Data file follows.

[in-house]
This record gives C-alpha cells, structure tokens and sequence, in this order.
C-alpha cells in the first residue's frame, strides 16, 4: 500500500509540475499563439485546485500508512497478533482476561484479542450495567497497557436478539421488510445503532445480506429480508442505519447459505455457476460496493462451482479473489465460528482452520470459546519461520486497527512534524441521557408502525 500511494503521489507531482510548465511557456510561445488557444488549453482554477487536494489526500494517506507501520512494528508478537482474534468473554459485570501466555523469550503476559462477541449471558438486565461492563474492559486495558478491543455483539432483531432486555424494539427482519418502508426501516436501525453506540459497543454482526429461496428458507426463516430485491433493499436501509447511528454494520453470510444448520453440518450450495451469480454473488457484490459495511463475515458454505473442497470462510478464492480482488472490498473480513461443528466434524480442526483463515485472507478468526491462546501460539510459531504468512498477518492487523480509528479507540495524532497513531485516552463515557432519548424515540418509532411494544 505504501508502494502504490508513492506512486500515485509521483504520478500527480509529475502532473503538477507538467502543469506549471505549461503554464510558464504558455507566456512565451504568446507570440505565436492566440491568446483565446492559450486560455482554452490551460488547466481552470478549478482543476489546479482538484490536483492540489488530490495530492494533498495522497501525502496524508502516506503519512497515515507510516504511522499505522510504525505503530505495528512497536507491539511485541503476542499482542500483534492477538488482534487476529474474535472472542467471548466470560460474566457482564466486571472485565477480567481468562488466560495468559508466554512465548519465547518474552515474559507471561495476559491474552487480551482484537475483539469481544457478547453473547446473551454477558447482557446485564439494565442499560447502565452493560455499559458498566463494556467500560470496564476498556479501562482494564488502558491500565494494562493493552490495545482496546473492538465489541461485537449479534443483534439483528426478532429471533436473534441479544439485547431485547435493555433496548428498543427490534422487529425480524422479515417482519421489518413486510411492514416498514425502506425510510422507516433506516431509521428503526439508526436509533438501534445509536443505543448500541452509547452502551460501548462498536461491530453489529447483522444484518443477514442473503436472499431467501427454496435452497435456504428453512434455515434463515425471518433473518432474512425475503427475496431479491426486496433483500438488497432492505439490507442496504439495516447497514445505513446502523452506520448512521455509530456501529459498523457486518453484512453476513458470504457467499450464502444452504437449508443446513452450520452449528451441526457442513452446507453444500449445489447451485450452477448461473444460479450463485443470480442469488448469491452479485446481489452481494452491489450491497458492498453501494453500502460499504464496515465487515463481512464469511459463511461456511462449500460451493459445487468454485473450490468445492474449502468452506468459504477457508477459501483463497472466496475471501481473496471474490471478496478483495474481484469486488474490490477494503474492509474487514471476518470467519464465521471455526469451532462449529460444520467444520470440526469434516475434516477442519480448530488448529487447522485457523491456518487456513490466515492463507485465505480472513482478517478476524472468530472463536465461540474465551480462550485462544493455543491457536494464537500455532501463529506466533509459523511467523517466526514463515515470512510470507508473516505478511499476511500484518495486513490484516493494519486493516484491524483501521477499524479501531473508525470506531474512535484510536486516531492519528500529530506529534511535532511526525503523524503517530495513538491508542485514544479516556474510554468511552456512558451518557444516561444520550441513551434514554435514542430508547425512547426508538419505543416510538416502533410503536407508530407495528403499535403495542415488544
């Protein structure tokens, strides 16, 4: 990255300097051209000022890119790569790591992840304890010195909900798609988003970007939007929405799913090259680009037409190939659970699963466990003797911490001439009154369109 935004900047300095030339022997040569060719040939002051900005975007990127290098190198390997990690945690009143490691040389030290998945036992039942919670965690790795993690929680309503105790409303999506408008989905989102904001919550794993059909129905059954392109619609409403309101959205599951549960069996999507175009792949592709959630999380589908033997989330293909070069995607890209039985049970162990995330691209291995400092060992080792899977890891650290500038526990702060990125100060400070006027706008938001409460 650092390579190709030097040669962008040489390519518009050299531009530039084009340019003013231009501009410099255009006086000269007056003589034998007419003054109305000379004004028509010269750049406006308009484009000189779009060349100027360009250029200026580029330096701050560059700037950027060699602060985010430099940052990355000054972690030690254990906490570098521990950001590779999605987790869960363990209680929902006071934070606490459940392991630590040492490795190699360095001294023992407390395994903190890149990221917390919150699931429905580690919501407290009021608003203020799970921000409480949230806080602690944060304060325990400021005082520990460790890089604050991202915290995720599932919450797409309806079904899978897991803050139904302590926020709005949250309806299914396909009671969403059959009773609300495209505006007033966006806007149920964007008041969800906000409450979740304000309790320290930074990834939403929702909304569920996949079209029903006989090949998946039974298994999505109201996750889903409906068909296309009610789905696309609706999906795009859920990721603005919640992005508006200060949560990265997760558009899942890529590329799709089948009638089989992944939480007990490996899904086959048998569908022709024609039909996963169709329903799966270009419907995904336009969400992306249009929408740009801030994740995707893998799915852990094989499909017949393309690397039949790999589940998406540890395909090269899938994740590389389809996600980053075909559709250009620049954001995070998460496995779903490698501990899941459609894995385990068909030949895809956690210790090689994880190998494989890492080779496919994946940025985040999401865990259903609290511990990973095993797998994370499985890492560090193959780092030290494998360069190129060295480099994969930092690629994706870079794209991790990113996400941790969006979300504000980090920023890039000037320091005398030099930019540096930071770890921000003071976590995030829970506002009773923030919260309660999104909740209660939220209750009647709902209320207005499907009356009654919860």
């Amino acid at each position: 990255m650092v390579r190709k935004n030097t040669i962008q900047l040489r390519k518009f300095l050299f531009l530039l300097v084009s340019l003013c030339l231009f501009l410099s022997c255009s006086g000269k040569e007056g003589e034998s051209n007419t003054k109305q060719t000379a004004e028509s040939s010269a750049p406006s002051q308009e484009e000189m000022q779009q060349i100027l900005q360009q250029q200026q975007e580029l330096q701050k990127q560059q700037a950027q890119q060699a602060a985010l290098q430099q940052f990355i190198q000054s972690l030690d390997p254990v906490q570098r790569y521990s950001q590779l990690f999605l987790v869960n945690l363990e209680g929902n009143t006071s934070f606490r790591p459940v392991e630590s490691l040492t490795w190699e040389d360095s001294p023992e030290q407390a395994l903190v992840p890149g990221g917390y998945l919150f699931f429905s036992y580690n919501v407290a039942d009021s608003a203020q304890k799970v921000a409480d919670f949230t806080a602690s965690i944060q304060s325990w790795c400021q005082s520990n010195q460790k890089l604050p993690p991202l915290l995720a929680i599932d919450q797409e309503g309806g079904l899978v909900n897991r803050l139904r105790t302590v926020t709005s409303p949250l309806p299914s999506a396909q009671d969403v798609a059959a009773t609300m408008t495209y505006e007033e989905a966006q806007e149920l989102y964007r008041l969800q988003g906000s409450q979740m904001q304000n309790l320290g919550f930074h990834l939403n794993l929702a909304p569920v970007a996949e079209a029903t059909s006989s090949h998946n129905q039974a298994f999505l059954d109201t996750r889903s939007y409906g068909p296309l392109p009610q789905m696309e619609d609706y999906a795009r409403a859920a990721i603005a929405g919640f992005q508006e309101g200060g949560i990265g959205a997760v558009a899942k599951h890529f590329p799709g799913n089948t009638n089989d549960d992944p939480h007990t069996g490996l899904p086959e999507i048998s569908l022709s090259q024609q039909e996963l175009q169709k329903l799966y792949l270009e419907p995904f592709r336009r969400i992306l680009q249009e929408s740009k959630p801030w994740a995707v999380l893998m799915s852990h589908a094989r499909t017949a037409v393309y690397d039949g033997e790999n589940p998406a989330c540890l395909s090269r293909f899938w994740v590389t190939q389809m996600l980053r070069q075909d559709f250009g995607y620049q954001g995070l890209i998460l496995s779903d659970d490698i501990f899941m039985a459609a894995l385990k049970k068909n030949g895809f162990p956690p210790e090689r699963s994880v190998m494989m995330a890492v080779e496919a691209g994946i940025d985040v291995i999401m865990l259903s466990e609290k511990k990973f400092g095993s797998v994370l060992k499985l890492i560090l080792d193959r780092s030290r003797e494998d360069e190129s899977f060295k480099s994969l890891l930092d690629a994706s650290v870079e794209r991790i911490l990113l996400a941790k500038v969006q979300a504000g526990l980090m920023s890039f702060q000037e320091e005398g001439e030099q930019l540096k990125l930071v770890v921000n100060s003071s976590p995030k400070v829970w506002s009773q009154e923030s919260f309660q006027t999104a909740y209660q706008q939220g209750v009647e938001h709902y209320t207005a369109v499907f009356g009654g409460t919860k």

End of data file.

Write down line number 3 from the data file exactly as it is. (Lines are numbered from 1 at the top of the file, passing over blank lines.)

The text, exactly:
C-alpha cells in the first residue's frame, strides 16, 4: 500500500509540475499563439485546485500508512497478533482476561484479542450495567497497557436478539421488510445503532445480506429480508442505519447459505455457476460496493462451482479473489465460528482452520470459546519461520486497527512534524441521557408502525 500511494503521489507531482510548465511557456510561445488557444488549453482554477487536494489526500494517506507501520512494528508478537482474534468473554459485570501466555523469550503476559462477541449471558438486565461492563474492559486495558478491543455483539432483531432486555424494539427482519418502508426501516436501525453506540459497543454482526429461496428458507426463516430485491433493499436501509447511528454494520453470510444448520453440518450450495451469480454473488457484490459495511463475515458454505473442497470462510478464492480482488472490498473480513461443528466434524480442526483463515485472507478468526491462546501460539510459531504468512498477518492487523480509528479507540495524532497513531485516552463515557432519548424515540418509532411494544 505504501508502494502504490508513492506512486500515485509521483504520478500527480509529475502532473503538477507538467502543469506549471505549461503554464510558464504558455507566456512565451504568446507570440505565436492566440491568446483565446492559450486560455482554452490551460488547466481552470478549478482543476489546479482538484490536483492540489488530490495530492494533498495522497501525502496524508502516506503519512497515515507510516504511522499505522510504525505503530505495528512497536507491539511485541503476542499482542500483534492477538488482534487476529474474535472472542467471548466470560460474566457482564466486571472485565477480567481468562488466560495468559508466554512465548519465547518474552515474559507471561495476559491474552487480551482484537475483539469481544457478547453473547446473551454477558447482557446485564439494565442499560447502565452493560455499559458498566463494556467500560470496564476498556479501562482494564488502558491500565494494562493493552490495545482496546473492538465489541461485537449479534443483534439483528426478532429471533436473534441479544439485547431485547435493555433496548428498543427490534422487529425480524422479515417482519421489518413486510411492514416498514425502506425510510422507516433506516431509521428503526439508526436509533438501534445509536443505543448500541452509547452502551460501548462498536461491530453489529447483522444484518443477514442473503436472499431467501427454496435452497435456504428453512434455515434463515425471518433473518432474512425475503427475496431479491426486496433483500438488497432492505439490507442496504439495516447497514445505513446502523452506520448512521455509530456501529459498523457486518453484512453476513458470504457467499450464502444452504437449508443446513452450520452449528451441526457442513452446507453444500449445489447451485450452477448461473444460479450463485443470480442469488448469491452479485446481489452481494452491489450491497458492498453501494453500502460499504464496515465487515463481512464469511459463511461456511462449500460451493459445487468454485473450490468445492474449502468452506468459504477457508477459501483463497472466496475471501481473496471474490471478496478483495474481484469486488474490490477494503474492509474487514471476518470467519464465521471455526469451532462449529460444520467444520470440526469434516475434516477442519480448530488448529487447522485457523491456518487456513490466515492463507485465505480472513482478517478476524472468530472463536465461540474465551480462550485462544493455543491457536494464537500455532501463529506466533509459523511467523517466526514463515515470512510470507508473516505478511499476511500484518495486513490484516493494519486493516484491524483501521477499524479501531473508525470506531474512535484510536486516531492519528500529530506529534511535532511526525503523524503517530495513538491508542485514544479516556474510554468511552456512558451518557444516561444520550441513551434514554435514542430508547425512547426508538419505543416510538416502533410503536407508530407495528403499535403495542415488544